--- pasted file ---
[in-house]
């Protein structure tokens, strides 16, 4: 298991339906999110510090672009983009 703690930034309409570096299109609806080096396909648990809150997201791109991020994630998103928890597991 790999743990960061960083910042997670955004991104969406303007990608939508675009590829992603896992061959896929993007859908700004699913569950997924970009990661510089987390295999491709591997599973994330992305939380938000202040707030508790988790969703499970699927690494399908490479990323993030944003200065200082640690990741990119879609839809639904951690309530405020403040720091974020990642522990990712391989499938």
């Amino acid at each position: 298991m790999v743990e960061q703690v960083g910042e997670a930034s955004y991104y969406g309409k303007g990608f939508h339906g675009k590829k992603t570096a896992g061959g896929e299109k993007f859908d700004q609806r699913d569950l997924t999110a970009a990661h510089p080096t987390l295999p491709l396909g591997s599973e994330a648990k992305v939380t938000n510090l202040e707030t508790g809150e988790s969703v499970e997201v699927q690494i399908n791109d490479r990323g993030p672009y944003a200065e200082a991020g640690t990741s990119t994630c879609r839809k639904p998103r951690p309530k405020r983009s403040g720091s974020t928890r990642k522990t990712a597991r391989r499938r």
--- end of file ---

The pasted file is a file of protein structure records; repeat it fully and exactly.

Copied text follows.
[in-house]
């Protein structure tokens, strides 16, 4: 298991339906999110510090672009983009 703690930034309409570096299109609806080096396909648990809150997201791109991020994630998103928890597991 790999743990960061960083910042997670955004991104969406303007990608939508675009590829992603896992061959896929993007859908700004699913569950997924970009990661510089987390295999491709591997599973994330992305939380938000202040707030508790988790969703499970699927690494399908490479990323993030944003200065200082640690990741990119879609839809639904951690309530405020403040720091974020990642522990990712391989499938």
């Amino acid at each position: 298991m790999v743990e960061q703690v960083g910042e997670a930034s955004y991104y969406g309409k303007g990608f939508h339906g675009k590829k992603t570096a896992g061959g896929e299109k993007f859908d700004q609806r699913d569950l997924t999110a970009a990661h510089p080096t987390l295999p491709l396909g591997s599973e994330a648990k992305v939380t938000n510090l202040e707030t508790g809150e988790s969703v499970e997201v699927q690494i399908n791109d490479r990323g993030p672009y944003a200065e200082a991020g640690t990741s990119t994630c879609r839809k639904p998103r951690p309530k405020r983009s403040g720091s974020t928890r990642k522990t990712a597991r391989r499938r």